Better late than never
Metro Manila is now considered at “moderate risk” with respect to the spread of the COVID-19 virus, and no longer “high risk,” as the virus’s reproduction rate in the National Capital Region continues to drop. In this line, Metro Manila mayors have already decided to shorten curfew hours in the capital. With this, further easing of restrictions may be expected in the coming days.
In Makati City, the number of active COVID cases have gone down considerably since last month. From an all-time high of 3,298 active cases on Sept. 9, the number has dropped to 733 as of Oct. 12. For the period March 1-Oct. 12, the case count was at its lowest on July 11 at 419. Perhaps by November, we can be back at this level from 733.
Given improvements in the active case count, which is down to just over 82,000 nationwide as of Oct. 12, and assuming the downtrend continues, then maybe we can also anticipate a change in the Alert Level, particularly for Metro Manila, by the end of the month. This can potentially mean a rise in economic activity going towards the Christmas season.
But while this may be good for the economy, we are also now grappling with a fuel price crisis that can dampen activity as it impacts prices. Public transportation is already limited because of COVID-19, and now the public also faces seemingly unending increases in fuel prices. The impact is going to be significant on the cost of transport of goods and people, production, and electricity.
Crude oil supply in the international market is now short relative to demand, as more economies reopen. And oil-exporting countries have decided to limit supply, meantime. Oil and fuel prices have thus gone up significantly. Oil importers like the Philippines are hit with a double whammy, especially when the peso-dollar exchange rate is high. Then, there are local fuel taxes, which have also gone up.
Cycling is an option for some, although maybe not for children, seniors, persons with disabilities, and those physically or financially challenged to buy and use a sturdy, roadworthy bicycle for moving around. Public transportation, if available, remains the most viable option for most. That is, if transport costs can remain reasonable amidst the unnerving hikes in fuel costs.
Already, there is talk of fare increases, and possibly government assistance for the transport industry. Retail fuel prices have been increasing for seven consecutive weeks, prompting senators to ask President Duterte to order a freeze on fuel prices. A bill has also been filed at the Senate to suspend the value-added tax on petroleum products.
An option is to immediately suspend all taxes and duties on oil and fuel products while world oil prices remain high. This way, fuel price hikes can be mitigated, to protect the economy from stalling and to ease the burden of consumers. When world oil prices drop and stabilize, then local taxes can be reimposed. The difficulty with this option is that the government is cash-strapped as it is, and suspending oil taxes will result in a major drop in government revenues.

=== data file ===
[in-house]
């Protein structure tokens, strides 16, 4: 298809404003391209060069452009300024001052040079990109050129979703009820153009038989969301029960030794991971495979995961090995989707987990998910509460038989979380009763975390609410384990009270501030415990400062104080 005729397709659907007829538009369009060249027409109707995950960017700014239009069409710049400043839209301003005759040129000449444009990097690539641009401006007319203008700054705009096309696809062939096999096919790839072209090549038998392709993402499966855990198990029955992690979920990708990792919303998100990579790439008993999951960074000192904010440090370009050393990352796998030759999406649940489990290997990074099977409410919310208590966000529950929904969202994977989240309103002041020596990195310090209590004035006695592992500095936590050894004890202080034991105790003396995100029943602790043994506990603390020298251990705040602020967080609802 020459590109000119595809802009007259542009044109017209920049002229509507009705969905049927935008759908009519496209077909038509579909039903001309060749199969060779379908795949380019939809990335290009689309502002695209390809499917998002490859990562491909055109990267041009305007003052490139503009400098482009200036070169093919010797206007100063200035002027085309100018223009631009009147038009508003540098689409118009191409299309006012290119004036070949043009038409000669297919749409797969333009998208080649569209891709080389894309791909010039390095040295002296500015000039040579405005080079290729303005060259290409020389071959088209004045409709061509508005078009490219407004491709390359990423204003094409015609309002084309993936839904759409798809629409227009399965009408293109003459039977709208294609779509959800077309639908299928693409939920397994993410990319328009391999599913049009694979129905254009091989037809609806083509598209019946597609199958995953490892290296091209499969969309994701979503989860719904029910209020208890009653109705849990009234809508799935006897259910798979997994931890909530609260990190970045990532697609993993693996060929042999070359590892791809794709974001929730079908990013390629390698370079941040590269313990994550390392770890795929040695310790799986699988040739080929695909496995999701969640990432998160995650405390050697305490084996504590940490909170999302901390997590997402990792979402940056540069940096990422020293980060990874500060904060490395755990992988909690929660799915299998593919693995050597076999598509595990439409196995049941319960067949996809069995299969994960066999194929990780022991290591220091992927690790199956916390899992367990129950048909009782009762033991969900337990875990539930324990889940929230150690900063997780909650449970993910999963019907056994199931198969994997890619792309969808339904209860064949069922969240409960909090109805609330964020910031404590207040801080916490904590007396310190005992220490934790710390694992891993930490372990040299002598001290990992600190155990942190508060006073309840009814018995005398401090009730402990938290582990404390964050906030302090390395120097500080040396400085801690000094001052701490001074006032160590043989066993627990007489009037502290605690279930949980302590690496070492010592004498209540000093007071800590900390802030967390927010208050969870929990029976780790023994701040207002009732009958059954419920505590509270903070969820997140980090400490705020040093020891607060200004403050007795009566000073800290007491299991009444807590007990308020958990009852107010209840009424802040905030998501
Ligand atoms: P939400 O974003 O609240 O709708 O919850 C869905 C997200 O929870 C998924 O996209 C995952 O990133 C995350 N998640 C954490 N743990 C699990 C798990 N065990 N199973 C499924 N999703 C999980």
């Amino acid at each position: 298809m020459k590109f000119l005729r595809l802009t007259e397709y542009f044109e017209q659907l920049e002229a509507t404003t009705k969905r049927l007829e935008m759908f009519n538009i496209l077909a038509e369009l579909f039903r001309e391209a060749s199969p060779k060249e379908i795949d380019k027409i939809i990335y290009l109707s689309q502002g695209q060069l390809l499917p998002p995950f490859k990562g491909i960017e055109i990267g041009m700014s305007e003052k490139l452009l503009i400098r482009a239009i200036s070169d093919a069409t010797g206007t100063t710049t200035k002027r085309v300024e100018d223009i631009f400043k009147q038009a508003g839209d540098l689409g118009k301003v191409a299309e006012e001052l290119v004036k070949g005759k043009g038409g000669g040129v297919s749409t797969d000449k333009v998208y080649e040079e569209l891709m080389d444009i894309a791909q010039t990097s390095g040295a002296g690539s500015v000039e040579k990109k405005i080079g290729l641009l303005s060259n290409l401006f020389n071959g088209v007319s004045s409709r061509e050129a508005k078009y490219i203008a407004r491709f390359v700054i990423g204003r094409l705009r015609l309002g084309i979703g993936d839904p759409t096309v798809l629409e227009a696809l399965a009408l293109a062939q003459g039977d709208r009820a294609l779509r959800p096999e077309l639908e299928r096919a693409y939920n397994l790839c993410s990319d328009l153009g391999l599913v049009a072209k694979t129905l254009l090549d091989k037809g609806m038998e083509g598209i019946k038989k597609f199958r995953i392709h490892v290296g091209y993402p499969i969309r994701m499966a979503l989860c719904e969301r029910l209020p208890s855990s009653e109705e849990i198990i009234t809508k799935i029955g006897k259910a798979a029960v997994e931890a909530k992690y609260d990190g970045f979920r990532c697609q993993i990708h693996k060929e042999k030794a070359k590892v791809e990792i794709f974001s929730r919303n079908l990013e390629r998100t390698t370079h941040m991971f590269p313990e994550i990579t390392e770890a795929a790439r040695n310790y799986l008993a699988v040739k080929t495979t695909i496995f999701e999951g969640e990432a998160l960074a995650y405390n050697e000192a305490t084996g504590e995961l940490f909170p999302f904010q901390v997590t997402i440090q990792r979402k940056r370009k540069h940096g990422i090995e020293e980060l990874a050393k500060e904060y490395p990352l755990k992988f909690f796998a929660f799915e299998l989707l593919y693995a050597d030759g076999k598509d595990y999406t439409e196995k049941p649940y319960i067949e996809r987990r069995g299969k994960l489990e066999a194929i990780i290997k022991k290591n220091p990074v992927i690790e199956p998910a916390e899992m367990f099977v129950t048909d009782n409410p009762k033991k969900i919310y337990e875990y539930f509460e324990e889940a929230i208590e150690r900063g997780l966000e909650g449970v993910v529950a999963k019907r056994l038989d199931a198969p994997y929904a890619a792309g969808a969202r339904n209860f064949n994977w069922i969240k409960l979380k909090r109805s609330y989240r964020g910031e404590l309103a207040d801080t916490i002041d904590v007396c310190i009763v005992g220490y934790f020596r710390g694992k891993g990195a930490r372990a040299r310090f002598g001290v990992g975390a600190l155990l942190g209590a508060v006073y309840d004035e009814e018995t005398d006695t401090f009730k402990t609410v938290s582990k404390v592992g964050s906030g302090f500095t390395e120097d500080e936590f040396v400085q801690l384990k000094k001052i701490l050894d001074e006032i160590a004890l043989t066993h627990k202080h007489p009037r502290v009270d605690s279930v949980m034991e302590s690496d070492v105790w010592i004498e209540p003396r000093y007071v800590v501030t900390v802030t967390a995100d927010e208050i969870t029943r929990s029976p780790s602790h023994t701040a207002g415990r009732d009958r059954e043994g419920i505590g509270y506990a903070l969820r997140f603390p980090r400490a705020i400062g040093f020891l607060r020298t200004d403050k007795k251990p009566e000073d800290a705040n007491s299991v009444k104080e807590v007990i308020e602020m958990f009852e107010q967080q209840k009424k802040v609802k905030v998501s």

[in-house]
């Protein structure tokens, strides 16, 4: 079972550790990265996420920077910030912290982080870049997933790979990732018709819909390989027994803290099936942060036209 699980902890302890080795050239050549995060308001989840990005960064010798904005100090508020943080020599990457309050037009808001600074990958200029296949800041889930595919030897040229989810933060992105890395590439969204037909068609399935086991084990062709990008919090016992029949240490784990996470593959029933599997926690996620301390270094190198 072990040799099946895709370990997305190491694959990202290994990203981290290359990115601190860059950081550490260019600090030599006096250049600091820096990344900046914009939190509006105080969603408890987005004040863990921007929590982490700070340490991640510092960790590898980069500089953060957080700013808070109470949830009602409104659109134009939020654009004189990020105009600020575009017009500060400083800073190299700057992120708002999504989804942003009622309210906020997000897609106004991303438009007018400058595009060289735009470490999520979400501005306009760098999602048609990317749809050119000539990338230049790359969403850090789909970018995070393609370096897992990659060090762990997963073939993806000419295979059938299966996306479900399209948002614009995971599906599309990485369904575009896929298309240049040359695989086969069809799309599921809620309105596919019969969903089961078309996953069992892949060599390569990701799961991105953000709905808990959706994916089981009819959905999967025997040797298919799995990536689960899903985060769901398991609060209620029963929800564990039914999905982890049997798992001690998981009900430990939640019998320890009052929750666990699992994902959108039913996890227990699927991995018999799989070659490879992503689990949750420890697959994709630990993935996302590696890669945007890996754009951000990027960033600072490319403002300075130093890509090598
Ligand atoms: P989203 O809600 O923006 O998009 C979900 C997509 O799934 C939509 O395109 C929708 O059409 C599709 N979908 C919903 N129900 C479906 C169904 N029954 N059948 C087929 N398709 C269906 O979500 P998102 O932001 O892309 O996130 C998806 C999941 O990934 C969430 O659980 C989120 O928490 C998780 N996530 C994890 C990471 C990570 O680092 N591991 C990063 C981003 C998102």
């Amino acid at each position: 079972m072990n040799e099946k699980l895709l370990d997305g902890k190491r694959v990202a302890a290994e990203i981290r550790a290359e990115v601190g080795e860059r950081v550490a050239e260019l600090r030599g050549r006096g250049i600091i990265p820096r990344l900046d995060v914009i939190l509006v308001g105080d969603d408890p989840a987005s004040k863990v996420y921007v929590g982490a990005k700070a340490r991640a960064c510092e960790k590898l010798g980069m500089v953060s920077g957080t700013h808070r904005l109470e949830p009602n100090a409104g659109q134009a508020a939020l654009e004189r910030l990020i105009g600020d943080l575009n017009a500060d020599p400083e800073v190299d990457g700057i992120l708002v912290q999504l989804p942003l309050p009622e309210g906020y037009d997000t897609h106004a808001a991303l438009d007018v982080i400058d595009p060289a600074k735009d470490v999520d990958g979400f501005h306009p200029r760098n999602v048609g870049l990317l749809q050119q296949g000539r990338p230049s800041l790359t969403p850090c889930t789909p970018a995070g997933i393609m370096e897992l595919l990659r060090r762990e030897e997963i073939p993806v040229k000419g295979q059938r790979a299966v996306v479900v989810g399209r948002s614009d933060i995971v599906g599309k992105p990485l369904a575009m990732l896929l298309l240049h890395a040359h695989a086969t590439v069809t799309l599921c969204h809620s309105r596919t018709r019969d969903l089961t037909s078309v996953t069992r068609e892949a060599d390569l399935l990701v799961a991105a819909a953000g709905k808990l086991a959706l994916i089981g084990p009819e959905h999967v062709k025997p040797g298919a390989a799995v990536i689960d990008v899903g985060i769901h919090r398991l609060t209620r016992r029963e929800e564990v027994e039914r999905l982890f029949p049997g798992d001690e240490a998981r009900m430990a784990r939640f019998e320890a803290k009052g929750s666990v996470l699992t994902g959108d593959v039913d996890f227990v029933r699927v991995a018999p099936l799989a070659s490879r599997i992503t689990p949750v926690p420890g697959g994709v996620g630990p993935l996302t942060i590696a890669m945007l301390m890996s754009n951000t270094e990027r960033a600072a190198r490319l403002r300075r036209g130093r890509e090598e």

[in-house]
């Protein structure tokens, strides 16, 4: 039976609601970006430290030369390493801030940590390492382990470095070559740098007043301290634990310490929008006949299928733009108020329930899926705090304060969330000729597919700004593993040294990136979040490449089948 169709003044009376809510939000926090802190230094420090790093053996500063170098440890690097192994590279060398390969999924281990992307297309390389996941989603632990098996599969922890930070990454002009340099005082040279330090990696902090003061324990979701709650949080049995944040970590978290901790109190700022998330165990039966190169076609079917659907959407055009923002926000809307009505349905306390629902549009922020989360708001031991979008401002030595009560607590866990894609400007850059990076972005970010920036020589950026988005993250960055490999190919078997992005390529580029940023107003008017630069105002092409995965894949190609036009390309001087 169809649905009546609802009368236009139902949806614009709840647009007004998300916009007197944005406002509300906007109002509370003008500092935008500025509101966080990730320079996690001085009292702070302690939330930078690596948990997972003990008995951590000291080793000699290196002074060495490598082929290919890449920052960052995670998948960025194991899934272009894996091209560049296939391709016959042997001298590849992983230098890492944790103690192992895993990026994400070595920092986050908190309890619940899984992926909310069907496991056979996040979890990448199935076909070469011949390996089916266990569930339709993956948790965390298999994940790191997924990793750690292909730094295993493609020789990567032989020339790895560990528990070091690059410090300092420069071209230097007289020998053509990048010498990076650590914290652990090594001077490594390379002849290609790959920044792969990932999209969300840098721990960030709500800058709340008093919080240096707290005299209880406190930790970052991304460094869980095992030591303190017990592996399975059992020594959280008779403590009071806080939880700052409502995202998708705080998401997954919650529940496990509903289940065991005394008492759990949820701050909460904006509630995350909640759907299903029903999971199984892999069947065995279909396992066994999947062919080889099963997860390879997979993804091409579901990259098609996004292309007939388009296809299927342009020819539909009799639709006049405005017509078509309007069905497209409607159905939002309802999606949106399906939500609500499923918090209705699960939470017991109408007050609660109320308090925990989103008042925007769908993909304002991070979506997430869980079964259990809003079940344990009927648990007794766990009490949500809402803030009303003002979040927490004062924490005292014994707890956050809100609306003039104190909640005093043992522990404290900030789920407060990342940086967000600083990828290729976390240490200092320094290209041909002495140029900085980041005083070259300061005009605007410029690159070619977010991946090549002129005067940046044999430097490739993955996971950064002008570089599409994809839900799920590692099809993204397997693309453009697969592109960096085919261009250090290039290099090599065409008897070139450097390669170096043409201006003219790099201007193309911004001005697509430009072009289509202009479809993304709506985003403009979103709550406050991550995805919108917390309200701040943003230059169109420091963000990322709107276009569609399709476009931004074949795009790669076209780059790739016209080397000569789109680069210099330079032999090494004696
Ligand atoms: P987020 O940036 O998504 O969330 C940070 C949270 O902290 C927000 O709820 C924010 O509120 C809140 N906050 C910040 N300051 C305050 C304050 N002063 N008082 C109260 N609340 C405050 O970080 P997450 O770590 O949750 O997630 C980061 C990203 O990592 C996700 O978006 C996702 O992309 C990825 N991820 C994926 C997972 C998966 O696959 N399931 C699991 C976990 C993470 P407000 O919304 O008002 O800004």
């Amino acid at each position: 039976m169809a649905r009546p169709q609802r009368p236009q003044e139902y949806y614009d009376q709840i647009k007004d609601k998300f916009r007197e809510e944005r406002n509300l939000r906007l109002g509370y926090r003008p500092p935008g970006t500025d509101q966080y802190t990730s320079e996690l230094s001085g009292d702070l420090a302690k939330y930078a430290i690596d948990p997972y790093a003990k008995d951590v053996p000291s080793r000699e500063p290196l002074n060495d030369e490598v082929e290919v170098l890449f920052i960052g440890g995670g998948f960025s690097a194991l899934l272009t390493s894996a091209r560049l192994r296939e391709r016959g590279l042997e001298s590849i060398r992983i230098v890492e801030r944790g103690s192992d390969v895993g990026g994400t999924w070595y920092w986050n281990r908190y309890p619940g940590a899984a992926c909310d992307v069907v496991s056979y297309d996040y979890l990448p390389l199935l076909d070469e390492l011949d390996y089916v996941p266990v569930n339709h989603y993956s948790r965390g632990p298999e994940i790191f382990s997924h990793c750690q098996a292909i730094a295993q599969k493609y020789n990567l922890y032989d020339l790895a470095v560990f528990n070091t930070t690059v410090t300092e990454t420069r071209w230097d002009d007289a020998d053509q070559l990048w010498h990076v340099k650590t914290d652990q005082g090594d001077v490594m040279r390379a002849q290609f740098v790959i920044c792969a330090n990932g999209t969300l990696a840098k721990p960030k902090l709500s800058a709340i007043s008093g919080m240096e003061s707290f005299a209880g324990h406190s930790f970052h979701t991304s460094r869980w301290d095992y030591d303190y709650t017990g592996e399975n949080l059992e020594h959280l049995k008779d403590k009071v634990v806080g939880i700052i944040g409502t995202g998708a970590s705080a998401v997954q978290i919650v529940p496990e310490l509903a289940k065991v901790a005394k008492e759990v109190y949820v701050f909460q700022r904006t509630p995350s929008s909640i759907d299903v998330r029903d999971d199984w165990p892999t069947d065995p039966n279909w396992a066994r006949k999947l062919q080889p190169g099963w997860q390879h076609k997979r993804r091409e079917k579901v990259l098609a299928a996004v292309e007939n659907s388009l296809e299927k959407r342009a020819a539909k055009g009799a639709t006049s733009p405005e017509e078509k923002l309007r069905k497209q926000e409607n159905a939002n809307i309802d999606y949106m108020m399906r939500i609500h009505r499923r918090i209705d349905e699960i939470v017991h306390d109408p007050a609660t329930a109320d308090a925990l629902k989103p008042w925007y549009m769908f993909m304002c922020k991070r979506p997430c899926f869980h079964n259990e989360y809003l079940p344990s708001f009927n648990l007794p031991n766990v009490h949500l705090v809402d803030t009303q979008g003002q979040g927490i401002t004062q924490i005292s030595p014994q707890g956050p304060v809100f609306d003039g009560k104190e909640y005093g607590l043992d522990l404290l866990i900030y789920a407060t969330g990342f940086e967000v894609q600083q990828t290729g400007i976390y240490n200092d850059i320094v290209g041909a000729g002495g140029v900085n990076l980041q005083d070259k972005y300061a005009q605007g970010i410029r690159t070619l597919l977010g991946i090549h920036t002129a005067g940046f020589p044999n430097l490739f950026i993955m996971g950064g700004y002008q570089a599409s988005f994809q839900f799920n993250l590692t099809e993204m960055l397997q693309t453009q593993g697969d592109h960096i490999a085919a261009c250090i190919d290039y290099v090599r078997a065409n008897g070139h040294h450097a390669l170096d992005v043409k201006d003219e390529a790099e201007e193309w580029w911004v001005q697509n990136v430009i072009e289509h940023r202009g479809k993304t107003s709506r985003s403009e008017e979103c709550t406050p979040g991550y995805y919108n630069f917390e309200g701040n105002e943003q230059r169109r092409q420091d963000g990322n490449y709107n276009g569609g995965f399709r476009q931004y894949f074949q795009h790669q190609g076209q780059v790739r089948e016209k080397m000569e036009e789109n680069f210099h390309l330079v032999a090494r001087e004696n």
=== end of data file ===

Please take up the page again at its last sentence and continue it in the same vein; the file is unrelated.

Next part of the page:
Of course, these are all stop-gap measures. The long-term solution is to actually wean the country from imported oil and fuel by developing more indigenous or local sources, if any, and by shifting consumption and demand to renewable energy sources. For transportation, one of the options is providing support and incentives for the development of the electric vehicle industry.
It is in this line that I laud the Senate and the House for considering bills on establishing an Electric Vehicle (EV) industry. While a bit late, in my opinion, as we could have done this even before the pandemic hit in 2020, I still believe we are finally taking a step in the right direction. Better late than never.
Among others, the proposed law serves as the runway for an EV industry to finally take off by providing for dedicated parking slots and charging points for EVs; tax incentives for EV manufacturers, entities maintaining charging stations, and research and development centers; exemption from customs duties and value-added taxes for EVs, charging stations, and materials for their assembly; and, establishing an Electric Vehicles Advisory Board to formulate policy encouraging the development and commercialization of EVs.
To date, BusinessWorld reported that the Department of Energy has endorsed an investment project to bring in 20,000 imported vehicles, and is targeting the establishment of up to 5,000 electric vehicle charging stations within five years. Bills on establishing the EV industry are now up for discussion at the bicameral conference committee. I hope the Senate and the House, despite the coming elections, will still find time to pass a unified bill before the end of the year.
Now is the time for interest groups and technical experts to start lobbying lawmakers to immediately act on the proposed law. And to present data and research on how best to craft a law that will result in the greatest good. World oil prices will always be out of our control. The country’s transportation sector will always be at the mercy of oil-exporting countries. Shifting to public and private transport to EV, powered by electricity from renewable sources, is a feasible alternative.
But how can we develop and grow the EV market locally if we do not provide for a suitable legal and regulatory framework for the industry to prosper? Such an industry will need incentives and support to grow. Market forces are not enough to prompt the shift to EV and away from fossil fuel-run transportation. There should be a deliberate and concerted effort to develop the EV industry.
Marvin Tort is a former managing editor of BusinessWorld, and a former chairman of the Philippine Press Council